Nav: Home

Stem cell transplantation: Chance of survival increases with number of procedures

July 29, 2019

Does the treatment success of a certain procedure depend on the number of cases in a hospital or on how often the doctors working there have already performed this procedure? In Germany, this is the subject of 8 commissions on minimum volumes awarded by the Federal Joint Committee (G-BA) to the Institute for Quality and Efficiency in Health Care (IQWiG). The IQWiG report is now available for the first indication investigated, stem cell transplantation. According to the findings, studies based on registry data show that there is indeed a correlation between treatment results and the frequency of the service provided (stem cell transplantation). This applies in particular to the survival chances of patients: The more frequently the transplantation team performs the procedure, the higher the chances of survival. In contrast, no studies could be found investigating the healthcare consequences of setting a specific minimum number of cases (25 in Germany).

Minimum Volume Regulation reformed in 2017

For about 40 years, experts have been discussing whether treatment results are better if a medical procedure is performed more frequently. In 2003, the G-BA set minimum volumes for certain plannable inpatient services for the first time: Since then, hospitals may only provide and invoice these services if they reach the set annual minimum volumes.

Since 2016, for setting minimum volumes only evidence is required "indicating a probable correlation". In 2017, the G-BA adjusted its Minimum Volume Regulation accordingly and has now commissioned IQWiG to examine the evidence in 8 indications.

Data from registries analysed

In accordance with the G-BA's commission, IQWiG searched for studies that would either allow robust conclusions to be drawn as to how the volume and quality of services provided for (autologous or allogeneic) stem cell transplantation were related, or could answer the question as to how a binding number of cases per hospital and year affected treatment success.

For the first question, IQWiG was able to include 4 observational studies (cohort studies) in the assessment, each of which had analysed patient data from international clinical registries on stem cell transplantation for malignant haematological diseases. No evidence was available for the second question, which therefore currently remains unanswered.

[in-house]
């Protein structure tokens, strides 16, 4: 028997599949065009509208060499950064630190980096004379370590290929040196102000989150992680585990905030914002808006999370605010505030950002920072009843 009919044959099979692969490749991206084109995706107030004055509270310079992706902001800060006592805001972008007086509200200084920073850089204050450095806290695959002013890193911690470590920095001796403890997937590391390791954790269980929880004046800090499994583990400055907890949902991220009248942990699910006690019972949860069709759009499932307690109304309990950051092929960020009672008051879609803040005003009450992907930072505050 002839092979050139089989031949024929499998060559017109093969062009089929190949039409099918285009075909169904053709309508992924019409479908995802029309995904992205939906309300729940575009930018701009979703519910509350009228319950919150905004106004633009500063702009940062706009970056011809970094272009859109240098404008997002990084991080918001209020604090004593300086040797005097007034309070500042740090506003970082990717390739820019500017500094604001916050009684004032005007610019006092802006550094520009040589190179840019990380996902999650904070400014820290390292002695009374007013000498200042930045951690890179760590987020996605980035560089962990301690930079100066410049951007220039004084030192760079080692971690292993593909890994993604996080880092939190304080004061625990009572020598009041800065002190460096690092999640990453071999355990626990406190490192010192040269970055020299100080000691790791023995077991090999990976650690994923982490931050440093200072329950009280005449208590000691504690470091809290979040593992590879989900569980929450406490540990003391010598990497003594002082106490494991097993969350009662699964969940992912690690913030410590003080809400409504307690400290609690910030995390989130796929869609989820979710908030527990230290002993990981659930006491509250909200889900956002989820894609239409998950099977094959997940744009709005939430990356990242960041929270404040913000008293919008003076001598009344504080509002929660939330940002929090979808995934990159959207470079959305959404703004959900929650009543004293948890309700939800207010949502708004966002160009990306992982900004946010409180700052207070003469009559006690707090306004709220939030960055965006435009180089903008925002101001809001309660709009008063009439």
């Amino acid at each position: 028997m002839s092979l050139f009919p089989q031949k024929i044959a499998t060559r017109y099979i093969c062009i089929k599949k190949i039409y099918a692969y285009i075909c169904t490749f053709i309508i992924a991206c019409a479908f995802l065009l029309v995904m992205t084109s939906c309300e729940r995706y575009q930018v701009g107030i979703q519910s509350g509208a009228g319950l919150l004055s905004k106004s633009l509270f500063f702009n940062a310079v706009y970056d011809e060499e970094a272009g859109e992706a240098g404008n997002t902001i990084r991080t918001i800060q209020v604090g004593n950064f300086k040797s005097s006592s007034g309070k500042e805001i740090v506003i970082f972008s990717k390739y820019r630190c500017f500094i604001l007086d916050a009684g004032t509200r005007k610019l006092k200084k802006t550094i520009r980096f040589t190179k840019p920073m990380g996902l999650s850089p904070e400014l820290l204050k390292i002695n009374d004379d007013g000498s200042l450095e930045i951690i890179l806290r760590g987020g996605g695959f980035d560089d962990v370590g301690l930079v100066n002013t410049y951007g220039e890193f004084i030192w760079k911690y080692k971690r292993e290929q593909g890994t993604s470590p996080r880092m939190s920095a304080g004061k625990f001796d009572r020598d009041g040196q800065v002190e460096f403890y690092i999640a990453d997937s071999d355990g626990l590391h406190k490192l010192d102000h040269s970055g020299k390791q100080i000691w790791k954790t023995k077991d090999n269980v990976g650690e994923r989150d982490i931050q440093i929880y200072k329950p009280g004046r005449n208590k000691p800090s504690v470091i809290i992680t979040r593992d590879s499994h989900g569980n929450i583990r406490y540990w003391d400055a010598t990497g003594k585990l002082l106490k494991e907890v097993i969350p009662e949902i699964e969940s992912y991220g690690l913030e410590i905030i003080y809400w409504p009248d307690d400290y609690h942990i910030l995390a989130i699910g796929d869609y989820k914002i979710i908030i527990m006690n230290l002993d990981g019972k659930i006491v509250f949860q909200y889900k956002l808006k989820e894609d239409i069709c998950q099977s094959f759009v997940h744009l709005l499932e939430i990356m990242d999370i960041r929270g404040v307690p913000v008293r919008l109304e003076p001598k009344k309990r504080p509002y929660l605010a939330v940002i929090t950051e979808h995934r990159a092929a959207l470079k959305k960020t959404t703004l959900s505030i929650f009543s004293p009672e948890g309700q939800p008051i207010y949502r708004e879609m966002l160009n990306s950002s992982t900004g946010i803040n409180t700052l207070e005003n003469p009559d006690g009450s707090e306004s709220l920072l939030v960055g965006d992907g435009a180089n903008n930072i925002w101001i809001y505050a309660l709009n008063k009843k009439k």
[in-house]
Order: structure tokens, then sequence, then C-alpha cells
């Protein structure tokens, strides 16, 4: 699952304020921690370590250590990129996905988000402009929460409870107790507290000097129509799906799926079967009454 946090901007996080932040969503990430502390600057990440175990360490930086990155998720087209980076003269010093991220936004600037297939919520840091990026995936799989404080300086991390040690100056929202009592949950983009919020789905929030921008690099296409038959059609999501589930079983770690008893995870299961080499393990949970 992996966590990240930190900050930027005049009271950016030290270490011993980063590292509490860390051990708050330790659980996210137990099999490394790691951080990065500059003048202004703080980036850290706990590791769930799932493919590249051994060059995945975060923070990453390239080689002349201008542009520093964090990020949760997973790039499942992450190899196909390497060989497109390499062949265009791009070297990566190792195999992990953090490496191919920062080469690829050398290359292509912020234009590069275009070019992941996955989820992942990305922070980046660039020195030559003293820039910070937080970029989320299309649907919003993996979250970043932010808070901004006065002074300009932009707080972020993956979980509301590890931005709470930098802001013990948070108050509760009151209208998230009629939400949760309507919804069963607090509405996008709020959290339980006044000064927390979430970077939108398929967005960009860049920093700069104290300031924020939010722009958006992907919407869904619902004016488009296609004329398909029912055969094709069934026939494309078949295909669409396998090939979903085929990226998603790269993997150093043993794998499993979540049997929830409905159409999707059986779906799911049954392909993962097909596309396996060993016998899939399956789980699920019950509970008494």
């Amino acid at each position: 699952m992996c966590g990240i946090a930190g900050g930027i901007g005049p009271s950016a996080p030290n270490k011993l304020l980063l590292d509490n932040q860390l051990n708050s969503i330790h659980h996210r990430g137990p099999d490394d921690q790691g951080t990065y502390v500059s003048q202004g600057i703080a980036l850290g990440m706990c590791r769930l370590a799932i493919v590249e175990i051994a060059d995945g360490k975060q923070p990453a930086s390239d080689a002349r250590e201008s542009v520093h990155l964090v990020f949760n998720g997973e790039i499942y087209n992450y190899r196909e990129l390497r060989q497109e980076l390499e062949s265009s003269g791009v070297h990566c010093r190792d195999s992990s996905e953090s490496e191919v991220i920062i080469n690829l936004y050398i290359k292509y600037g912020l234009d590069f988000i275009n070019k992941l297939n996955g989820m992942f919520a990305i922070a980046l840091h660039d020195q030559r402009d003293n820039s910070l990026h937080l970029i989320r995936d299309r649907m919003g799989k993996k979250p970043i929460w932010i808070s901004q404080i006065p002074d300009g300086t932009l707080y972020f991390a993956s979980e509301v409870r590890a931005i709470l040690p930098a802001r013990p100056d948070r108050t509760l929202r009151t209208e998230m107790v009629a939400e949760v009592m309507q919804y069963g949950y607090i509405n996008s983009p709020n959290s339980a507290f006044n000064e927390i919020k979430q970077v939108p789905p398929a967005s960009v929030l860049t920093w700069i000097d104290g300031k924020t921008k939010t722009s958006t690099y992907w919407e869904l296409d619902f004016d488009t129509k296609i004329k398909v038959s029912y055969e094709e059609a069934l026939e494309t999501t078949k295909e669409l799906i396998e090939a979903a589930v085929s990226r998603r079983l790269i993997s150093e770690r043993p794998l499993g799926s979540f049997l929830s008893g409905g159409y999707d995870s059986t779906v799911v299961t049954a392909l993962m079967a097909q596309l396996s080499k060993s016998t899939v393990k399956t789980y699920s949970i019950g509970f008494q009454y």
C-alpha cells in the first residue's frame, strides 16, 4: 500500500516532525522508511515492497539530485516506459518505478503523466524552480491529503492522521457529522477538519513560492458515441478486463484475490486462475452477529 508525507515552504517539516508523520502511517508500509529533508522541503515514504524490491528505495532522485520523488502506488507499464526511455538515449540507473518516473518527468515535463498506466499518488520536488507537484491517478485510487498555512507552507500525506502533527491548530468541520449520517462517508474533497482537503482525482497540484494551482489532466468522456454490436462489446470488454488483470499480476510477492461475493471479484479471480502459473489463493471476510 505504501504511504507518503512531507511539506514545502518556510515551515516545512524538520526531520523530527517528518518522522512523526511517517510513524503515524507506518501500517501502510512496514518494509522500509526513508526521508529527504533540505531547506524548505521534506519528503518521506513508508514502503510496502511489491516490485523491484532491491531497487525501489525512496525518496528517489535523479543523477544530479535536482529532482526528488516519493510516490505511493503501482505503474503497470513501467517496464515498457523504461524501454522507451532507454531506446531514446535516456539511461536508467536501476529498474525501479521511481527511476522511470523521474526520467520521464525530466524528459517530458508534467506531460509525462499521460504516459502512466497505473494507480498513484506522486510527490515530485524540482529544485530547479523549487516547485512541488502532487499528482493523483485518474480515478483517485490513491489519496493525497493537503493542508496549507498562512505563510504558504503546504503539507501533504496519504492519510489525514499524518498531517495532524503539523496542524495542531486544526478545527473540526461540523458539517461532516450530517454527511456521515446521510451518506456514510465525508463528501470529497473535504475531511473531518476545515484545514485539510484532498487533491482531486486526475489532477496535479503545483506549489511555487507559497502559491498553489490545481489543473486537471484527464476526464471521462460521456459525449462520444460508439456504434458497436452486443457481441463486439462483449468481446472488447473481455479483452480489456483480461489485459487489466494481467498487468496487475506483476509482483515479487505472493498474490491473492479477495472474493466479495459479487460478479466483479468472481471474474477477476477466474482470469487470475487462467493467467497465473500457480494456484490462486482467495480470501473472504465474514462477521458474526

Only one study was highly informative

The number of patients included in the 4 studies ranged from 684 to 107,904. However, precisely the 2 largest studies were poorly informative, partly because it was unclear according to which criteria patient data had been considered in the analysis. The most informative study analysed data from 4285 patients with acute or chronic leukaemia (Loberiza 2005).

It was not possible to statistically pool the data of all studies, partly because the characteristics of the participants (e.g. age, sex, underlying disease) were too different or unknown.

Patients survived longer with a higher volume of services

Regarding mortality, the high-quality Loberiza study showed that patients survived longer after stem cell transplantation if doctors had already performed this procedure more frequently. Two studies also supported this result in terms of the volume of services provided by the hospital. However, from a methodological point of view, both of these studies were less informative.

For other outcomes, the correlations in these overall poorly informative studies were considerably weaker or even non-existent. No data at all in the 4 studies considered were available on rejection reactions in the event of a foreign donor (allogeneic stem cell transplantation) or quality of life.

It remains to be seen whether the choice of minimum volume in Germany is correct

IQWiG project manager Eva Höfer explains the results of the report: "In terms of mortality, we see a positive correlation between the volume of stem cell transplantations and treatment success. However, due to a lack of usable data, it is not possible to assess the effects of setting specific minimum volumes, for example, on patient mortality after stem cell transplantation. It therefore remains to be seen whether a case number of 25 cases per hospital location and year guarantees an optimal chance of survival for patients."

Process of report production

In July 2018, the Federal Joint Committee (G-BA) commissioned IQWiG to prepare the report in an accelerated procedure as a so-called rapid report. Interim products were therefore not published or made available for a hearing. This rapid report was sent to the contracting agency, the G-BA, in June 2019.
-end-


Institute for Quality and Efficiency in Health Care

Related Science Articles:

75 science societies urge the education department to base Title IX sexual harassment regulations on evidence and science
The American Educational Research Association (AERA) and the American Association for the Advancement of Science (AAAS) today led 75 scientific societies in submitting comments on the US Department of Education's proposed changes to Title IX regulations.
Science/Science Careers' survey ranks top biotech, biopharma, and pharma employers